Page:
- Colorado wants to become the first state to allow marijuana smoking indoors at clubs and dispensaries
- The Jeff Sessions-led Justice Department could pose a problem for this move
- The Colorado marijuana community is generally frustrated by the vague laws coming from the federal government
DENVER — At risk of raising the ire of the White House, Colorado is on the brink of becoming the first state with licensed pot clubs. But the details of how these clubs will operate are as hazy as the underground clubs operating already.
Denver officials are working on regulations to open a one-year pilot of bring-your-own marijuana clubs, while state lawmakers are expected to consider measures to allow either marijuana "tasting rooms" run by marijuana dispensaries, or smoke-friendly clubs akin to cigar bars.
Alaska regulators, spooked by how the Trump administration might view marijuana, recently decided not to move forward with rules for use of marijuana at authorized stores, though the issue there isn't dead.
California and Maine voters expressly signed off on public marijuana consumption, but haven't settled on rules. That means Colorado may be first out of the gate with statewide pot-club regulations, possibly by this summer.
Colorado officials from both parties have come around to the idea of Amsterdam-style pot clubs for a simple reason: Everyone is tired of seeing pot smokers on public sidewalks.
"It's a problem we've got to address," said state Sen. Chris Holbert, a suburban Denver Republican who opposed marijuana legalization but doesn't like seeing its use on the sidewalk, either.
Pointing jokingly to his suit and tie, the gray-haired Holbert said he's even had panhandlers ask him for marijuana near the state Capitol.
"I mean, look at me. If I'm getting hassled, everyone's getting hassled," Holbert told reporters.
Democrats in Colorado agree that tourists need an out-of-sight place to use marijuana.
"No voter in Colorado voted to allow the use of marijuana on their sidewalk, in their parks, in their public view," said state Rep. Dan Pabon, D-Denver. "But that's essentially what we've done by not allowing private club space for marijuana uses."
Both parties seem to agree that Colorado needs to allow for places that let patrons smoke weed. But that's where agreement breaks down.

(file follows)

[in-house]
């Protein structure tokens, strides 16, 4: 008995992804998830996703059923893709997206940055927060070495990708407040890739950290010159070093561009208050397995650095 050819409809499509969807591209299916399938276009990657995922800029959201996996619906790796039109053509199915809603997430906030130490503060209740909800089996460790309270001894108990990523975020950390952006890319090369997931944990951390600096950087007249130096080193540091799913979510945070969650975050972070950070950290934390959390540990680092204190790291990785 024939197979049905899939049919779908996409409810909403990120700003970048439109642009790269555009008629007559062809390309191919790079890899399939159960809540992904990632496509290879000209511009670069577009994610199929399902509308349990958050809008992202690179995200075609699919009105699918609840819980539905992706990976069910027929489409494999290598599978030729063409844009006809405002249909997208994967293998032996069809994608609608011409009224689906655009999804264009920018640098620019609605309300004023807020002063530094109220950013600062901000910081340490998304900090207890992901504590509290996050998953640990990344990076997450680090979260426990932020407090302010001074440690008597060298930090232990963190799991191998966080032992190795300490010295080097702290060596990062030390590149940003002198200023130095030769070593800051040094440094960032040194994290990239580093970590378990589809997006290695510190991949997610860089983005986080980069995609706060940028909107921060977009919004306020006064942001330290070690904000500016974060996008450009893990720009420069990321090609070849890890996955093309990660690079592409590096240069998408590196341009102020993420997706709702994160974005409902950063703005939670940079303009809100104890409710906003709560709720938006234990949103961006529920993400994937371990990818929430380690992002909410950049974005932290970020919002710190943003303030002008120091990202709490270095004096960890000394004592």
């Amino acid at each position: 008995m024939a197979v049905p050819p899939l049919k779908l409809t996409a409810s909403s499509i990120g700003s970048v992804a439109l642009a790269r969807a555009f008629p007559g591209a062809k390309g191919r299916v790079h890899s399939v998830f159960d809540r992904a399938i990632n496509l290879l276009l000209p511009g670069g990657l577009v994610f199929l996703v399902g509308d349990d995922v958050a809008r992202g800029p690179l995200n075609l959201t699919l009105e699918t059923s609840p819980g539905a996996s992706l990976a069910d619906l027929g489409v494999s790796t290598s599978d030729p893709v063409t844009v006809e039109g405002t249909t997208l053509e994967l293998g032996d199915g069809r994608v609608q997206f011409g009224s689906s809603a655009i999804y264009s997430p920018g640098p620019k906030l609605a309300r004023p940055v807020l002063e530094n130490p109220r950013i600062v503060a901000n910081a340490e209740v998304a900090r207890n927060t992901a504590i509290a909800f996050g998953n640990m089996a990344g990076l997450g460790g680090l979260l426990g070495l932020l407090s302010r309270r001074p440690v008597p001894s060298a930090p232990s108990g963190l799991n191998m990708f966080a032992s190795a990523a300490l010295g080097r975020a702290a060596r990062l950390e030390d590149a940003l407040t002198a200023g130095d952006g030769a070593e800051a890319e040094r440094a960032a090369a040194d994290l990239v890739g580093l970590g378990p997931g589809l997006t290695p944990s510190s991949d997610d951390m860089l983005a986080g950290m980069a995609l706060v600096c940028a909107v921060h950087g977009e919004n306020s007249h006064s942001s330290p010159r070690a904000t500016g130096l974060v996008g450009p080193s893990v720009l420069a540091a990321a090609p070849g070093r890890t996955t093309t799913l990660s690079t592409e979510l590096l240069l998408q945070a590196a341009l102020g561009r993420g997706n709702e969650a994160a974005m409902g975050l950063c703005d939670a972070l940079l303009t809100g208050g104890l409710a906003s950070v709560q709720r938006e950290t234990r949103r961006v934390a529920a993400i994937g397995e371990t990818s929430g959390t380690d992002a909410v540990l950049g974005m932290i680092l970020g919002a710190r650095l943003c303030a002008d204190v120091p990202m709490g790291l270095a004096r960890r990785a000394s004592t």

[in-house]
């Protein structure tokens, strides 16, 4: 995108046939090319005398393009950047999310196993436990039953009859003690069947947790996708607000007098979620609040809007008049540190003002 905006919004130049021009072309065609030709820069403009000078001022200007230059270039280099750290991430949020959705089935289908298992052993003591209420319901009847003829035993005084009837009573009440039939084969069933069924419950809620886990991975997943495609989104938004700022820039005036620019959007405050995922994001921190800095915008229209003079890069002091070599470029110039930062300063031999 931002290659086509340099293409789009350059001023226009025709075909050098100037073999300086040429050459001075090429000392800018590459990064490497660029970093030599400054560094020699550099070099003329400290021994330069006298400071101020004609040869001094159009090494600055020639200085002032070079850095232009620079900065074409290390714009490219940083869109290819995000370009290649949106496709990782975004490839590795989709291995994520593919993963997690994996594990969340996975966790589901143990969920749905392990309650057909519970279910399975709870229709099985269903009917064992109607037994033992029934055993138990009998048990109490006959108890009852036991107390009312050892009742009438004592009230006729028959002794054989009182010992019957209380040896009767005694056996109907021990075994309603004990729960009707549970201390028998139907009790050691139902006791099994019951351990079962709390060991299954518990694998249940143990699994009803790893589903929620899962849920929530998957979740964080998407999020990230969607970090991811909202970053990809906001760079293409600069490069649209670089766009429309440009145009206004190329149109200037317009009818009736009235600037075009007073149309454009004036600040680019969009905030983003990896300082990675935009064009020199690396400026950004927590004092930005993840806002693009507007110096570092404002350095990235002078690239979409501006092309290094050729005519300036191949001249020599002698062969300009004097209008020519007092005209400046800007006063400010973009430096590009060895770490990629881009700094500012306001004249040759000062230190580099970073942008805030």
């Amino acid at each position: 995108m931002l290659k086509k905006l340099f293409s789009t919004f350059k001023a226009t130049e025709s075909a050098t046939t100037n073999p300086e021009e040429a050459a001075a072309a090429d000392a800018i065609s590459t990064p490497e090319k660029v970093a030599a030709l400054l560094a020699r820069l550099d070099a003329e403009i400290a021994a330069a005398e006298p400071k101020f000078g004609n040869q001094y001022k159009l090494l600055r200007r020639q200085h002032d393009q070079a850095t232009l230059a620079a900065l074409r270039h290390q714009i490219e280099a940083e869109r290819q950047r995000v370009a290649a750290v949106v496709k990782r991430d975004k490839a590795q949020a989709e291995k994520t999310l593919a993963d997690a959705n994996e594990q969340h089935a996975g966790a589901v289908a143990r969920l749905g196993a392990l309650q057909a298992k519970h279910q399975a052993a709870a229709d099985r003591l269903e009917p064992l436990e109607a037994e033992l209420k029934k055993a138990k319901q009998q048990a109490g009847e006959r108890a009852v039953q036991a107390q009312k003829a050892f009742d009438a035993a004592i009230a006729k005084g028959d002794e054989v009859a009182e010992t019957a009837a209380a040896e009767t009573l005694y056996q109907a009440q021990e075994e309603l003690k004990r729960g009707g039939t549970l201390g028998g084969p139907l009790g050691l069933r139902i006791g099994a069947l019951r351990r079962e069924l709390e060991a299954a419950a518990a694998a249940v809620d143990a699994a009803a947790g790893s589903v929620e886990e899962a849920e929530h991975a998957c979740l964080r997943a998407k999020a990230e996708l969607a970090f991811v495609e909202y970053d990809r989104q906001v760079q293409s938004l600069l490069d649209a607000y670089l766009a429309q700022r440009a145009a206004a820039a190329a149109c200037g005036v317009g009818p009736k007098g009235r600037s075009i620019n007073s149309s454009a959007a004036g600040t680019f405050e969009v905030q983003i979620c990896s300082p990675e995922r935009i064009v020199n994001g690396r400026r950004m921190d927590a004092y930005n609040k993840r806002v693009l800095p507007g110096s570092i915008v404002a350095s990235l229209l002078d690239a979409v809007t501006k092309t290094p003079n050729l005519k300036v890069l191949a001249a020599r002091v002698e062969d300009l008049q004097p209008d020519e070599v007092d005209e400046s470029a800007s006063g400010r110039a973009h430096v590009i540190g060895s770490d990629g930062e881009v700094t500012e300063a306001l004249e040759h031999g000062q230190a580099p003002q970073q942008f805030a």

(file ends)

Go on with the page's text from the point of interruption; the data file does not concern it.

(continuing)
A Republican-sponsored measure to allow marijuana clubs to be regulated like cigar bars was put on hold for a re-write. That's because sponsors are trying to address concerns that pot clubs shouldn't allow medical marijuana use, along with other legal wrinkles.
"Telling people to socially use their medicine? That's like we're legalizing pill parties," said Rachel O'Bryan, who opposes marijuana clubs and ran an unsuccessful campaign to defeat a Denver social-use measure last fall.
There's also intense disagreement over whether establishing pot clubs would invite a federal crackdown.
Some say the clubs would be too much for federal authorities to ignore; others insist the Justice Department would view clubs as a way to keep pot away from children, a priority according to previous Justice Department directions.
"Jeff Sessions is the big question mark right now," Democratic state Rep. Jonathan Singer said, referring to the newly minted, anti-marijuana U.S. attorney general. "I think we need to send a message to him that Colorado's doing it right."
In written responses to questions from the Senate Judiciary Committee during his confirmation hearing, Sessions said that he would "review and evaluate" the Cole Memorandum, which stipulates that the federal government will not interfere in states' decision to legalize and regulate the sale of marijuana to adults.